What would I do if I went into labor during Hurricane Harvey?
It is difficult to imagine an event that could stop me from simply getting into my car and driving 15 minutes to check into labor and delivery at Hoag Hospital in Newport Beach. But this week, while watching the devastating impact of Hurricane Harvey on Houston, Texas, I can’t help but think about all the women waiting out their last weeks of pregnancy. Would they go into labor during one of the worst reported floods in Texas history? Would the stress of the event induce labor?
The thought made me Google, Houston floods and labor. This is what came up.
The story that stood out the most to me was the story of Andrea Smith and her husband, Greg, who were both doctors. They recently moved to Houston in late July for advanced training in their specialties. As I read their story, they seemed as prepared as a couple could be--way more prepared than I could ever be with their medical knowledge. When they woke up the morning of the hurricane with Andrea in labor, they were trapped in 2-3 feet of water with no way to get out. They reached out to the Coast Guard and local hospitals for help, but no one was able to come to their aid. Luckily, their apartment complex is home to doctors, nurses and EMT who work at the nearby Texas Medical Center. They arrived at their door with sutures, scissors and other supplies.
The article states,
“Luckily, someone reached out to a fire station — and the rescuers stopped by on what appeared to be a large garbage truck.” The Smiths’ neighbors then formed a human chain to help Annie wade through the water — which at that point was waist-high — to get to the truck, and the firefighters were able to escort her to the hospital, where she gave birth to baby Adrielle at 1:59 a.m.on Monday morning.
I cannot imagine the level of uncertainty that would come in that situation, especially now that I am deemed high risk. Again, it reminds me how blessed I am to have access to high quality doctors who are supervising my prenatal care and to reliable transportation to top hospitals. At the same time, it puts into perspective that in the event of a natural disaster, this could all change. I am motivated by the stories above. Random strangers worked together to help these pregnant women deliver these newborns in scary circumstances.
This week I am incredibly grateful for the #bebetter52 challenge for two reasons. Let’s talk about the first and more important reason. This week I have felt affirmation as to why I am working hard to build Be Better Movement. For all completed #bebetter52 challenges, money is raised for Every Mother Counts. The weekly donation of $1 per completed challenge might seem insignificant, but when multiplied by 52 weeks and completed by all participants nationwide, the impact grows exponentially.
It has been interesting to follow the efforts of Every Mother Counts during hurricane Harvey. They sent out a newsletter which states,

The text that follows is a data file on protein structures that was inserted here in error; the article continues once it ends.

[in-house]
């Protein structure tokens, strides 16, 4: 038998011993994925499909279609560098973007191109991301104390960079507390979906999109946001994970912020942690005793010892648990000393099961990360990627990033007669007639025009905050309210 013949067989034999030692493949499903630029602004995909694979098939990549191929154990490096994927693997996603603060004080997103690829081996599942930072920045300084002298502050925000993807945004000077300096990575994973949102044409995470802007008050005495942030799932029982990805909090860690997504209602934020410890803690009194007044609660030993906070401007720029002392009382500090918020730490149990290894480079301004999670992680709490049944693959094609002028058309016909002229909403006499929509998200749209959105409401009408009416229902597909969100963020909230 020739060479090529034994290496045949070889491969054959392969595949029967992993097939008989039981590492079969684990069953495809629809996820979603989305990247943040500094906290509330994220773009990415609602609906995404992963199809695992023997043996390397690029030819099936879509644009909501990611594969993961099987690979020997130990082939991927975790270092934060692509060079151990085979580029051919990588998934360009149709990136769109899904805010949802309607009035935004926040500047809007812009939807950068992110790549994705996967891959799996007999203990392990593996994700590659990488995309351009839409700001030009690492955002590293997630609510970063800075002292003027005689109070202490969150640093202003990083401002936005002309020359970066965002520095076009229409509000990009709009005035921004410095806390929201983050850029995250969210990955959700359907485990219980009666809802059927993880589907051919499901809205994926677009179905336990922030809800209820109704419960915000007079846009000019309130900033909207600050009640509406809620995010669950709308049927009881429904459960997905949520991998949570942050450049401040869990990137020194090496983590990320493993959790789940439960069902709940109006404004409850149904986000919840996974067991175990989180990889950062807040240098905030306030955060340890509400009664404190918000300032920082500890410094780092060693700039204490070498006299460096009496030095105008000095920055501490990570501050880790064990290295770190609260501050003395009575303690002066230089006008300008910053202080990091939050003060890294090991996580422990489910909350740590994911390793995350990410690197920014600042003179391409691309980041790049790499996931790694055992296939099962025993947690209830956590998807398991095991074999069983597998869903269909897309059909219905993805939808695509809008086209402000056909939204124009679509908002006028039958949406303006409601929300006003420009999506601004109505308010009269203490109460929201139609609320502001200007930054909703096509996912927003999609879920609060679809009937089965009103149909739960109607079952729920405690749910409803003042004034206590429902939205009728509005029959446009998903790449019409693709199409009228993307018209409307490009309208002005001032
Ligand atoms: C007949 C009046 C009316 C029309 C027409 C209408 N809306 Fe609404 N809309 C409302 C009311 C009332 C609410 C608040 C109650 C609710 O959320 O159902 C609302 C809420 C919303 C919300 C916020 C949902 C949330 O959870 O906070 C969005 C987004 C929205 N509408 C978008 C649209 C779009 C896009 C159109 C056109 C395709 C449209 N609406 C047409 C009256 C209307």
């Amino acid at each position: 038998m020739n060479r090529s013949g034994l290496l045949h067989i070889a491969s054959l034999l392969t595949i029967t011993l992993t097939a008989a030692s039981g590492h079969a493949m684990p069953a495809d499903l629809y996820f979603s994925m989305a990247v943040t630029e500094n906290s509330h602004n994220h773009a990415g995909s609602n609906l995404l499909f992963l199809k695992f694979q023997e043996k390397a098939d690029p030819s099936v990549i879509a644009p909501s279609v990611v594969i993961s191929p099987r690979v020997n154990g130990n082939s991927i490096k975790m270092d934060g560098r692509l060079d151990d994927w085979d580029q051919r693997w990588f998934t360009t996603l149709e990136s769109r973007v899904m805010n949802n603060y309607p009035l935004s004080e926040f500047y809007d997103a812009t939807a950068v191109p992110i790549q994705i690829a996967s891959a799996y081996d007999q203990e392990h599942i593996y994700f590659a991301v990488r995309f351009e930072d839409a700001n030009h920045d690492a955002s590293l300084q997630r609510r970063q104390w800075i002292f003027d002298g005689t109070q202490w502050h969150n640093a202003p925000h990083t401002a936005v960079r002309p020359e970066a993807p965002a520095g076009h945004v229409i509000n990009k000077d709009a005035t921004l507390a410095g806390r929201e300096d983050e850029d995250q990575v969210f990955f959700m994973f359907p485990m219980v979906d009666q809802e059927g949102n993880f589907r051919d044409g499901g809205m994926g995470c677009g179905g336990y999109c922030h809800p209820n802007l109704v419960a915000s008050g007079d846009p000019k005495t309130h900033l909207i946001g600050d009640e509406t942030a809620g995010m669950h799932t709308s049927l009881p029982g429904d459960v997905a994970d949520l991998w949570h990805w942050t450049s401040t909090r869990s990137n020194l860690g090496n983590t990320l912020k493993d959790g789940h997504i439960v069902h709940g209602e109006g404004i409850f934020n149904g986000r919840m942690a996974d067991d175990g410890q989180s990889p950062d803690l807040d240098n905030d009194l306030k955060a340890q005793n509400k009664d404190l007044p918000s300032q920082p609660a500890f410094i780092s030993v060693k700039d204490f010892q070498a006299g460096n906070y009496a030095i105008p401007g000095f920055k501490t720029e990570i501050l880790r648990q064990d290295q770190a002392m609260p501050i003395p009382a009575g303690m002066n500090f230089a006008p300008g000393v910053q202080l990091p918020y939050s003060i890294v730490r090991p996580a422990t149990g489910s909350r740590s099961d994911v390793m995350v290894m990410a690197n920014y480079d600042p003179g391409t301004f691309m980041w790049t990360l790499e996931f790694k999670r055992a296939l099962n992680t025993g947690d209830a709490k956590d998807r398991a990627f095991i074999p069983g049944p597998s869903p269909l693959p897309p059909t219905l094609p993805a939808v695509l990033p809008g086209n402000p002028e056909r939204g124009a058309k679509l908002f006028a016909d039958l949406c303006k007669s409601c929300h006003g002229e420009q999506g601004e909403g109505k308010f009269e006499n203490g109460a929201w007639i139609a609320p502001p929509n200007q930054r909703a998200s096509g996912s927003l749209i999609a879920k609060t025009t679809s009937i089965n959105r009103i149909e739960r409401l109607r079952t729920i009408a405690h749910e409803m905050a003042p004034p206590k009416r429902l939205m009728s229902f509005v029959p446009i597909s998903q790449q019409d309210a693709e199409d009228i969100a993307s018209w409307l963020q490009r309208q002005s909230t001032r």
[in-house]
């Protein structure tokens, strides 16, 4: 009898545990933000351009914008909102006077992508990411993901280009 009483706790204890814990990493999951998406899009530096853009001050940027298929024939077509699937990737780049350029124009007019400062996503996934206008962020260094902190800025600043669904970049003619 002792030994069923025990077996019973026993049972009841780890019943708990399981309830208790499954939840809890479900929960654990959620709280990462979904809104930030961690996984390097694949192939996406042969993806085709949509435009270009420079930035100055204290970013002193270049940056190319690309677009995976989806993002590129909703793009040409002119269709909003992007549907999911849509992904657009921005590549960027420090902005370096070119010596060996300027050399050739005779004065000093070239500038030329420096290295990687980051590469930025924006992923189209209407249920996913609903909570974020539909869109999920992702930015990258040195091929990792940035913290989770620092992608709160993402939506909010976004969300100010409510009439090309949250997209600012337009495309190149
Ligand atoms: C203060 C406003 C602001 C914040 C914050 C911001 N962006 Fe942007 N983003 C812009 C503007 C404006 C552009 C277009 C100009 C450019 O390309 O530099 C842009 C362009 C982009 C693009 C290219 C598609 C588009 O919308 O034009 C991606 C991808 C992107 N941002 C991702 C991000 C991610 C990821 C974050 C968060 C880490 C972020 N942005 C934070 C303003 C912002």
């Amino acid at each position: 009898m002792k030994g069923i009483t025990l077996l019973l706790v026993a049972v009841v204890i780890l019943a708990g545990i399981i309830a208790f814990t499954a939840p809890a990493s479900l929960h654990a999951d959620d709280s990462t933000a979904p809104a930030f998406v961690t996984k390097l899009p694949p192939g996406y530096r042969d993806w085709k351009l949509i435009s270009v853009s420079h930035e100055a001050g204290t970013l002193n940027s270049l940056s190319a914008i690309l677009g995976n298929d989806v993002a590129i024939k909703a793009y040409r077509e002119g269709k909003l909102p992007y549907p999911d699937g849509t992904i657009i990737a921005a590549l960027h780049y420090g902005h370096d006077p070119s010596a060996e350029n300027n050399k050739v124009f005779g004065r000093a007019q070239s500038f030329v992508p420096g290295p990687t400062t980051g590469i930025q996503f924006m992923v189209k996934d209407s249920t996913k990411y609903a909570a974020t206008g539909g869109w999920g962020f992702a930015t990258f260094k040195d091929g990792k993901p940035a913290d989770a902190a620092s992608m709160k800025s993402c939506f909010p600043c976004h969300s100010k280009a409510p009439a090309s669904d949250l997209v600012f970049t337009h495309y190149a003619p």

“Every Mother Counts is supporting our friends at Circle of Health International (COHI)through our Maternal & Child Health Emergency Fund. COHI, based in Texas, is working with their partners throughout the region to identify pregnant women, families with newborns and medically fragile children to help connect them to critical healthcare and safety.”
In the face of natural disasters, I believe funds should go directly to organizations that know the community and its needs. I appreciate Every Mother Counts partnership with COHI. All the money from the Be Better Movement raised toward Every Mother Counts is going to the right organization to guarantee the greatest impact to help women access essential maternity care worldwide.
The second reason I have enjoyed this week’s challenge is because it has seriously helped with my heartburn.
Why do I get acid reflux while pregnant?
According to thebump.com, acid reflux is “when stomach acid doesn’t stay put in your stomach and creeps up into your esophagus. Acid reflux is more common in pregnancy because progesterone, the main hormone of pregnancy, slows your digestive system. That, combined with the pressure of a growing baby, increases the possibility stomach acid will make its way upward."
I remember experiencing acid reflux with Cooper. Suddenly in the middle of the night, a burning mass would appear in my throat, and I felt like I was choking. Cory would laugh as I’d dramatically sit up from sleep, acting like I couldn’t catch my breath because of this strange need to cough and burp. I, too, would laugh because it was a dramatic reaction but an involuntary one. For weeks of my pregnancy with Cooper, I had to sleep in a propped up reclined position, which helped tremendously. Even in labor when the nurses had me too far reclined, I’d feel that choking feeling creeping up and demand I be propped up. Magically, the second she was born, the curse of acid reflux vanished.
So far this pregnancy I’ve encountered less morning sickness and acid reflux, but, coincidentally, this week the acid reflux choking sensation resurfaced. One of the natural remedies I used while pregnant with Cooper was a tablespoon of Apple Cider Vinegar (ACV). It is a strange irony. With reflux, acid comes up your esophagus, yet here I was treating my problem with an acidic vinegar that stung as it went back down; however, I felt an intense relief from the pain.
As I reached for my trusted home remedy of ACV, I decided to do a little more research. Thank you heathline.com for your advice. I needed it.
-It’s thought that this home remedy helps balance your stomach pH by neutralizing stomach acid.
- It should be diluted in water (which I was NOT doing). The ratio should be one tablespoon of ACV with 8 oz. of water.
- You can prevent the acid from damaging the enamel on your teeth by using a straw and rinsing your mouth right after.
-Consider adding honey if the ACV is too sharp or sour for your taste buds.